Forbes magazine recently released its list of “25 Colleges with the Best Return on Investment,” a prelude to its annual "America’s Top Colleges" list.
Since they released their first college rankings in 2008, Forbes’ lists have become increasingly popular among students and parents and, in turn, coveted by colleges. But Forbes actually has very little to do with the creation of the lists or the methodology behind them.
The Center for College Affordability and Productivity – a conservative Washington, D.C., think tank – creates the rankings for Forbes. The group generally advocates for market-based solutions to problems in higher education, and their rankings were developed in part to emphasize the student’s role as a consumer.
“The U.S. News [and World Report college ranking] relies more on reputation. A fairly large component of their index is based on questionnaires with leaders of institutions,” says Richard Vedder, the director of CCAP. “We wanted to be more student-centered than other rankings. We’re interested in whether students feel the courses they’re taking are interesting. Do they get jobs after graduation? What kind of money do they make? Do they obtain positions of high responsibility in our society? What’s the debt load they incur?”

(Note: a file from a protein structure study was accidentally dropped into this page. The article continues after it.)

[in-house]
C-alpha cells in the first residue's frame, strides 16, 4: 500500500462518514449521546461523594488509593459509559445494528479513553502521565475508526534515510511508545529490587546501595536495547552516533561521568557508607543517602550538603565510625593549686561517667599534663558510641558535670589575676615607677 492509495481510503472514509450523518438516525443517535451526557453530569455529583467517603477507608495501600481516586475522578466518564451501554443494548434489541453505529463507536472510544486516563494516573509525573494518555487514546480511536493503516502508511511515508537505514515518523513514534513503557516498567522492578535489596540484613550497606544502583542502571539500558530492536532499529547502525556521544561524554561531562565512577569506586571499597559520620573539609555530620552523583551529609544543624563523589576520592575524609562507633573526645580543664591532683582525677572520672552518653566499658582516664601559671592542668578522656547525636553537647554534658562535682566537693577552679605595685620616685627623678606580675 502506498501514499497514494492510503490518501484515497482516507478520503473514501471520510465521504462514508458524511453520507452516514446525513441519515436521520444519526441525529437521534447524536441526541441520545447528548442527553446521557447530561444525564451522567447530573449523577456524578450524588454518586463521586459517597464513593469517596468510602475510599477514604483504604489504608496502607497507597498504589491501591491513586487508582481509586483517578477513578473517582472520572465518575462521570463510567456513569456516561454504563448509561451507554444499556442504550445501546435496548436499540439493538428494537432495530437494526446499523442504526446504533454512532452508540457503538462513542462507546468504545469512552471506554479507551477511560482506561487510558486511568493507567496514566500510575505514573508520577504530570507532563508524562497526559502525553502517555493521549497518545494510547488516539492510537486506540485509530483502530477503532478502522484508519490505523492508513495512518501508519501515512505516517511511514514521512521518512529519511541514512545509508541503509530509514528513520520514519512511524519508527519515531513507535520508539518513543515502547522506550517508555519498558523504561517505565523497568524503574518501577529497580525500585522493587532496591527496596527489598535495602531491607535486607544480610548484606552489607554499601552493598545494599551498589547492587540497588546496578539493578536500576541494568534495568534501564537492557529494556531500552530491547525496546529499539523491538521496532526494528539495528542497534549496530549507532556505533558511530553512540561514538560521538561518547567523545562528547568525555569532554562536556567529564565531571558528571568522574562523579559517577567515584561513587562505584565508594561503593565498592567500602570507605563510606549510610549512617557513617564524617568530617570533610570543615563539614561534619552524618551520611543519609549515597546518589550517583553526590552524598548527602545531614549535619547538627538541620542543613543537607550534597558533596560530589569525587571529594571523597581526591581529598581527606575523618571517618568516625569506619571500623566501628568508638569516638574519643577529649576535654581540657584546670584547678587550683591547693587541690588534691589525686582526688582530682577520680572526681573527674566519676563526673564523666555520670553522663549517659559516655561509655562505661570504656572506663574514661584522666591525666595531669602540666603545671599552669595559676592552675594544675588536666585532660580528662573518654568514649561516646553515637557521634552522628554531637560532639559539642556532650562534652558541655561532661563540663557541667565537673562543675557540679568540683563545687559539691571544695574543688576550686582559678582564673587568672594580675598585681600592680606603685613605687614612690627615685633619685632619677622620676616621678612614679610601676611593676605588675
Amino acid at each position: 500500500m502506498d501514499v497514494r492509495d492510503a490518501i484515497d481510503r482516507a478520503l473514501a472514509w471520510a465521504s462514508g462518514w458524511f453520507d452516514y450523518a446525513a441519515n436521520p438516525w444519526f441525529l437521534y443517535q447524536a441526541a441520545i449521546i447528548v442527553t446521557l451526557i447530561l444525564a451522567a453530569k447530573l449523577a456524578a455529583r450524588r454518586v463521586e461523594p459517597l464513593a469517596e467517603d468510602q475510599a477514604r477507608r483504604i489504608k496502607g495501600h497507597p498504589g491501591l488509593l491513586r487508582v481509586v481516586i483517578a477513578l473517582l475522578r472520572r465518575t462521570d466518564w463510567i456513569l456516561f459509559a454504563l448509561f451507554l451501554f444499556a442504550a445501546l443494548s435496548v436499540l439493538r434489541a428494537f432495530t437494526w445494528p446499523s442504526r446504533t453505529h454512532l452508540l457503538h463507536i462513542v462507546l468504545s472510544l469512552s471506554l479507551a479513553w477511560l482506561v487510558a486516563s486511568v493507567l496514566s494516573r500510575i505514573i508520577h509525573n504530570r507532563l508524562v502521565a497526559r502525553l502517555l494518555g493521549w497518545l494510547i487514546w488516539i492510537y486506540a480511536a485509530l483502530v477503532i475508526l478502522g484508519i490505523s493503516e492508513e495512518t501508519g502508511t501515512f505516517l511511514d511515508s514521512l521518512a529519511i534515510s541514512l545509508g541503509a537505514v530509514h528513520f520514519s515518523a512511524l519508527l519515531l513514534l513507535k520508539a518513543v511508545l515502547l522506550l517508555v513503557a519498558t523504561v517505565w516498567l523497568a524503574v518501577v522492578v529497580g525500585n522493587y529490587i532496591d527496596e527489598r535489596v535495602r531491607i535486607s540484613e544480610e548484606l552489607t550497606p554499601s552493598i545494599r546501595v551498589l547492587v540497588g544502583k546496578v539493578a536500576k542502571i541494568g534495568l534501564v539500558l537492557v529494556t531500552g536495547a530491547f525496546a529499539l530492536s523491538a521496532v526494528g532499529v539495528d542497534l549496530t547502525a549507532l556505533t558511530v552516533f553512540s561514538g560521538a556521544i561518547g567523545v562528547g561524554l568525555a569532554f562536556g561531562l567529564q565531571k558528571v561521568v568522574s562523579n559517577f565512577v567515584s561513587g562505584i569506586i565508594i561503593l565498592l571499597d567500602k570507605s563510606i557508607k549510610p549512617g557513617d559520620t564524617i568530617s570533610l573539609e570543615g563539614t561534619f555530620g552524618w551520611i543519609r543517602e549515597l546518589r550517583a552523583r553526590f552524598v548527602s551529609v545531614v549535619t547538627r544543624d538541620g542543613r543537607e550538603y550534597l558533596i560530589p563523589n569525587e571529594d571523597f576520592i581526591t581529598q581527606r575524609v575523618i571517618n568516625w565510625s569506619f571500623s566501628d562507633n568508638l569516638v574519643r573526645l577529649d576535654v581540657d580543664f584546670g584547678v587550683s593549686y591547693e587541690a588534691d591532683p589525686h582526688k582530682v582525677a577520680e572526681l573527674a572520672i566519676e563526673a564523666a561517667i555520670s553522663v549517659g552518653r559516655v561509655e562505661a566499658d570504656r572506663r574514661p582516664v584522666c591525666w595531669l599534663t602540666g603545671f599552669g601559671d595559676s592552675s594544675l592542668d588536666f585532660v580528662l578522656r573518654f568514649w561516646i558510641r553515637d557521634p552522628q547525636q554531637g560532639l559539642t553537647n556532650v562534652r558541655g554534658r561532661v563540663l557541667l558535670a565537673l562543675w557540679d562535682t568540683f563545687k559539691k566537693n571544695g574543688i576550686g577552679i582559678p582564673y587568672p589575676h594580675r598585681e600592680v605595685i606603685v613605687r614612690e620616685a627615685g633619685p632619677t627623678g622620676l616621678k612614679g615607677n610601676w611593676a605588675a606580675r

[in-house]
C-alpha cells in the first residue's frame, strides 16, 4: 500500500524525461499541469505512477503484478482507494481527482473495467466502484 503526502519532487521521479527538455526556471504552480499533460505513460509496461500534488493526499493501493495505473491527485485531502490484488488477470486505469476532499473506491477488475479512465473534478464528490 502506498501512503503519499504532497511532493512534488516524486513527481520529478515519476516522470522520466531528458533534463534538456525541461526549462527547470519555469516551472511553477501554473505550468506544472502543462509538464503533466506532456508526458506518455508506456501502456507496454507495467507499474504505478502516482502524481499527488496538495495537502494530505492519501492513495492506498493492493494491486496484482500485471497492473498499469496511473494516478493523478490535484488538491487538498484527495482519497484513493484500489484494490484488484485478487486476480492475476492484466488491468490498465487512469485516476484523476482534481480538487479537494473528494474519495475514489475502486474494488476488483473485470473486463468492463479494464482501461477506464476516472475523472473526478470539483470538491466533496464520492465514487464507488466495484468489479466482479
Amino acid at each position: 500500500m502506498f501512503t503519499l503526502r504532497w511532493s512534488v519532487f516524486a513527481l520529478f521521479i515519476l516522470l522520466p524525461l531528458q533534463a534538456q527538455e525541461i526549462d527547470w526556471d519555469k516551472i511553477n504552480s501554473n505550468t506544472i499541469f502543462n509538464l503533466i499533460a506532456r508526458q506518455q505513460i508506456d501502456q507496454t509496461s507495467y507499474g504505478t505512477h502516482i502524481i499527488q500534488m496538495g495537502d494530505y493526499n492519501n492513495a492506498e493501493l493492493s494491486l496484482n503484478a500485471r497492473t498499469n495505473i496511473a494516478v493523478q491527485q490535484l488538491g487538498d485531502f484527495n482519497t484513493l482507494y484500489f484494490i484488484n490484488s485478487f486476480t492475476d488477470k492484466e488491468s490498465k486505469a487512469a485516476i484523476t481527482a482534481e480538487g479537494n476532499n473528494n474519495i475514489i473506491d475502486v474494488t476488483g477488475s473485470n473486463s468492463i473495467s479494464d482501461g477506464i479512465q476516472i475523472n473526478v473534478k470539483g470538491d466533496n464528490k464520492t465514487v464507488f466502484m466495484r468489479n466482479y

The 2013 ROI list will be most valuable for prospective STEM (science, technology, engineering and mathematics) students, but may be less applicable in other fields. In terms of a baseline calculation of tuition dollars vs. starting salary, not many fields can compete with STEM. The Top 10 colleges are all either technical or engineering schools.
“I don’t know that this list is more valuable than the other ones out there. It’s just one more piece of information,” says Susan Adams, a reporter at Forbes. “What distinguishes this one is that it looks at one particular factor: return on investment. It wasn’t surprising to me that the schools at the top of the list were heavy on engineering and technical education.”